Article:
Are you a snacker?
Well.. good for you!
I most certainly am... And, without question the best snack in the world is chips and salsa.
If you've been following my food journey, you've already seen my blog post on "Roasted Eggplant Salsa"... But, if you're new here... Here is the recipe:
Salsa verde, or "green salsa", is a snack lovers dream... It is bright and acidic, beautiful in color, can be made mild in spice, and serves as a perfect sauce for vegetable enchiladas, tacos, burritos, or of course... Chips.
This is my recipe for Salsa Verde. It yields about 4 cups of salsa, but it stores well in the fridge in a sealed container for roughly a week... (if you can hold back for that long)
For those unfamiliar, the green color of this salsa comes from tomatillos. Tomatillos are an incredible ingredient that pack a wonderfully acidic and slightly fruity bite! Although, tomatillos look like little green tomatoes, they are in fact different! Green tomatoes are unripe, hard tomatoes best and most commonly used for frying. Tomatillos are also considered a fruit and come from the nightshade family, but they are covered with a husk that must be peeled away before cooking. Tomatillos are most commonly used for salsas, soups, and sauces.
For more information on the differences between the two ingredients, click the link below:
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Half a pound of medium and large tomatillos
1 onion sliced into thirds- (*I used a yellow onion. Red onion is also delicious.)
4 cloves of garlic
Half a lime
1-2 Jalapeño or Serrano peppers- steams removed- (Add peppers if you love spice)
Baking and Spices:
1 tablespoon of cumin
1 tablespoon of ancho coffee rub (optional)
Large baking sheet or sheet pan
Blender- Food processor - Hand blender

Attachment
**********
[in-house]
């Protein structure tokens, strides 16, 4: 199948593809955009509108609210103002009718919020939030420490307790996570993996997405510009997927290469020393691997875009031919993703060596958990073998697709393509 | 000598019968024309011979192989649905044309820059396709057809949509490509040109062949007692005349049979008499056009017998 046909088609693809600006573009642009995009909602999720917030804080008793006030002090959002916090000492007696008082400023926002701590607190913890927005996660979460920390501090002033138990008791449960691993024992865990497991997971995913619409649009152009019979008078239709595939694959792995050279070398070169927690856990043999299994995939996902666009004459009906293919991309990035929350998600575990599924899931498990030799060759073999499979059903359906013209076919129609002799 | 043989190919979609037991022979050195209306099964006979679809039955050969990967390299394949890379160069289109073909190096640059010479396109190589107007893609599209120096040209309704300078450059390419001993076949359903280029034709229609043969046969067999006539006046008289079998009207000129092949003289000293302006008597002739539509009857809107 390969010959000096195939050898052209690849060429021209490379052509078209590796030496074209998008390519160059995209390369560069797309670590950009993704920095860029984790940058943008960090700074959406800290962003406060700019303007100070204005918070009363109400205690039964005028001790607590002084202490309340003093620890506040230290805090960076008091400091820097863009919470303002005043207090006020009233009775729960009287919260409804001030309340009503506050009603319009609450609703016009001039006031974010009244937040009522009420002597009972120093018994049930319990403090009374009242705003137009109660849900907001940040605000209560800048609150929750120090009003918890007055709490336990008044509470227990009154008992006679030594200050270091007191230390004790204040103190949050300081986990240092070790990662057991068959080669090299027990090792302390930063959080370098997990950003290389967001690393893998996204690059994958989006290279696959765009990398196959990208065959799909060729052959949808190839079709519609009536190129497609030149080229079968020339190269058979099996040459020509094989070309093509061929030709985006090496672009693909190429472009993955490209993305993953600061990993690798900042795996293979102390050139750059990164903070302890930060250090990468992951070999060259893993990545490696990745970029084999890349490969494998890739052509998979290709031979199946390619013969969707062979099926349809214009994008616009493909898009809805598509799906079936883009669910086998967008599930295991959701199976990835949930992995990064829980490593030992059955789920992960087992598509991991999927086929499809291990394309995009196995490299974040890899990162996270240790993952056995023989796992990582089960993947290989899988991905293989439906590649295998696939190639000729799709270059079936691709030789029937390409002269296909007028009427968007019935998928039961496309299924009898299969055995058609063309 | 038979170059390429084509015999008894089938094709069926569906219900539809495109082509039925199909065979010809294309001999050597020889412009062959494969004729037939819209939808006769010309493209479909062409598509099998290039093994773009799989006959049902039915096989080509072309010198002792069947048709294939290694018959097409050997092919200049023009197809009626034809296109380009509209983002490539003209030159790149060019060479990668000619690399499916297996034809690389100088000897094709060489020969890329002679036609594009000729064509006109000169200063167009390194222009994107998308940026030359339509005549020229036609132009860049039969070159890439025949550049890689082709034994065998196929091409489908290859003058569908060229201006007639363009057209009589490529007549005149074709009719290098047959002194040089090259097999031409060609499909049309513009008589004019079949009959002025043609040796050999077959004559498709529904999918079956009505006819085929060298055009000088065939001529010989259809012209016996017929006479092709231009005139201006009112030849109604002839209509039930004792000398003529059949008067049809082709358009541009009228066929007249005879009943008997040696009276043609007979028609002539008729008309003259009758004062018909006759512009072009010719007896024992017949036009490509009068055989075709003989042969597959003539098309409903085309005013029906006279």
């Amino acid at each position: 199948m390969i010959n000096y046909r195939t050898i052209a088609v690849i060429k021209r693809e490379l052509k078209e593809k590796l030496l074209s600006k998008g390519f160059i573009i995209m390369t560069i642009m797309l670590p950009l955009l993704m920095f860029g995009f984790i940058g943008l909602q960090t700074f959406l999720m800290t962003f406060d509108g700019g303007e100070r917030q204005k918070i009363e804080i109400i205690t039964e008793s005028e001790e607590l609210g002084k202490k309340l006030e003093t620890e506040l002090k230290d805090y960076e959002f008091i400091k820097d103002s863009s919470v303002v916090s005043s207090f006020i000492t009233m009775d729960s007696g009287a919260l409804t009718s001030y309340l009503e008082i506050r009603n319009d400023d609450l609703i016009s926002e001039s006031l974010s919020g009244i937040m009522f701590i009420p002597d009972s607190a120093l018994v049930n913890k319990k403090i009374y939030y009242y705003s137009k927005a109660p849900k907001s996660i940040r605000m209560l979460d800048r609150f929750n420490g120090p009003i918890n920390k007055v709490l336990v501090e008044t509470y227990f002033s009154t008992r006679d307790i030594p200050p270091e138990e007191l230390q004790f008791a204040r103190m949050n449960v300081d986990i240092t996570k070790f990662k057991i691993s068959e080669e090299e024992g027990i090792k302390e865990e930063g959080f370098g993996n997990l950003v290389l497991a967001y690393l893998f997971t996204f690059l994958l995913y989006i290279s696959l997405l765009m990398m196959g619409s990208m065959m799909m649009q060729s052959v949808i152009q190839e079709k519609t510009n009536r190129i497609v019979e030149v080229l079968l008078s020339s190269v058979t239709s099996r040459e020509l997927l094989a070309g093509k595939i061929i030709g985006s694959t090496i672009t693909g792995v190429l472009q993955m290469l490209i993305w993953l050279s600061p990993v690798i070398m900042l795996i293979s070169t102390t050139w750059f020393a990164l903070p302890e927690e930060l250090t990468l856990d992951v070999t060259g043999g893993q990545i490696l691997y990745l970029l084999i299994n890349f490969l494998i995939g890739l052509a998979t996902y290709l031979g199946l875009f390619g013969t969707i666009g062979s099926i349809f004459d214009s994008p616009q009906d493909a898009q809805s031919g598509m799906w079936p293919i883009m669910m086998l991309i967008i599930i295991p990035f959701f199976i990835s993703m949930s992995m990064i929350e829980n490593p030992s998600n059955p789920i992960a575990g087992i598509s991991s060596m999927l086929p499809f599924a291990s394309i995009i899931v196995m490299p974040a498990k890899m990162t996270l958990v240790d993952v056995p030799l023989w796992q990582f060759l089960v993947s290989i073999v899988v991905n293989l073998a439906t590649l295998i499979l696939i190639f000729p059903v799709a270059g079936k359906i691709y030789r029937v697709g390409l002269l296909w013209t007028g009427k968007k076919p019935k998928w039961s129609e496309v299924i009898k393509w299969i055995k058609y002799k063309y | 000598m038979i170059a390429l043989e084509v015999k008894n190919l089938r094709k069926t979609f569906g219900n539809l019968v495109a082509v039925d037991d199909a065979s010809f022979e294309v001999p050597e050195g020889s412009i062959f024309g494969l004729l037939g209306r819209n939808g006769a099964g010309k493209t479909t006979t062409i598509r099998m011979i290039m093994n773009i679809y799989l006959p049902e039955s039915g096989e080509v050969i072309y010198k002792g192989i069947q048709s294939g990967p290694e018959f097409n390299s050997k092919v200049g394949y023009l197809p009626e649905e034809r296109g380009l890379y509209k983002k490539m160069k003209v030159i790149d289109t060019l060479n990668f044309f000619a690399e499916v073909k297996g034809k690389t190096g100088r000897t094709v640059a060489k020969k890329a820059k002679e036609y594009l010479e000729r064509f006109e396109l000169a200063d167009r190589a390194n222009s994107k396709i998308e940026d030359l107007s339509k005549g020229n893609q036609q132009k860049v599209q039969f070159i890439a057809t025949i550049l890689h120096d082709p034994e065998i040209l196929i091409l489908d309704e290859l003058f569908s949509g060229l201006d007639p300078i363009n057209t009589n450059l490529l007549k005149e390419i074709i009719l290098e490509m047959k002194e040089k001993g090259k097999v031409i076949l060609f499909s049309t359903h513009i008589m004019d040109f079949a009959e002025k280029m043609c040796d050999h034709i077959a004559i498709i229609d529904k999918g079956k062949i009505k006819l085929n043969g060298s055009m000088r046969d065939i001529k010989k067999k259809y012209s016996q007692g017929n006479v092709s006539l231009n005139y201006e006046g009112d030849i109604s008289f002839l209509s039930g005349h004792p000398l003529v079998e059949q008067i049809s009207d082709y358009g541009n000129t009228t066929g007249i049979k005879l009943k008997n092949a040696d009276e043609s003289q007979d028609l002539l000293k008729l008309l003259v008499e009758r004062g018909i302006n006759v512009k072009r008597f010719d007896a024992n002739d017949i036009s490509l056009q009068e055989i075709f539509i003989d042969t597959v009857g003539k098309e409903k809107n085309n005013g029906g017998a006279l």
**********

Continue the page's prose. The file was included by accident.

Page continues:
Mason jar or other container for storage
To begin, pre heat your oven to 425 degrees.
While the oven is heating, peel the husks away from the tomatillos and rinse them well under warm water. Leave them in a colander to strain the water off, or pat dry with a clean hand towel.
On a large baking sheet fitted with a piece of parchment paper distribute the tomatillos around the baking sheet, placing the largest tomatillos on the edges to allow for even cooking. Take the sliced onion pieces (smaller pieces make it easier to blend later) and place them in the center of the sheet pan.
Gently drizzle vegetable oil over all of the ingredients and generously season with cumin, ancho coffee rub, salt and pepper.
*I use at least a teaspoon and a half of salt.
When the oven is hot, roast for 20 minutes. After 20 minutes, add the garlic cloves to the sheet pan and continue to cook for another 10 minutes.
*Adding the garlic towards the end helps to avoid burning. When garlic burns it imparts a very bitter taste to the whole dish.
When the tomatillos have finished roasting, they should be charred on the edges and mostly, if not entirely burst open.
*The liquid from the tomatillos is key to making a flavorful salsa.
Transfer the onions, garlic, (peppers if you used them), and the tomatillos to the blender. Pinching the corners of the parchment paper together to make a little sack of liquid, carefully pour the remaining sauce into the blender.
*It will be very hot, so allow the liquid to cool slightly before transferring it to the blender to avoid burning yourself.
Once all of the ingredients have been transferred, blend for at least a minute. Taste for salt.
*I typically add another pinch or two of salt.
Squeeze half of a lime and continue to blend.
The texture of the salsa is based on your preference.
*I used my salsa as a sauce for enchiladas, so a slightly smoother texture was desired. If you prefer it slightly chunkier, blend for less time.
Once the salsa has reached the desired texture, pour it into a mason jar or container and allow to sit in the fridge for 1 hour minimum before using.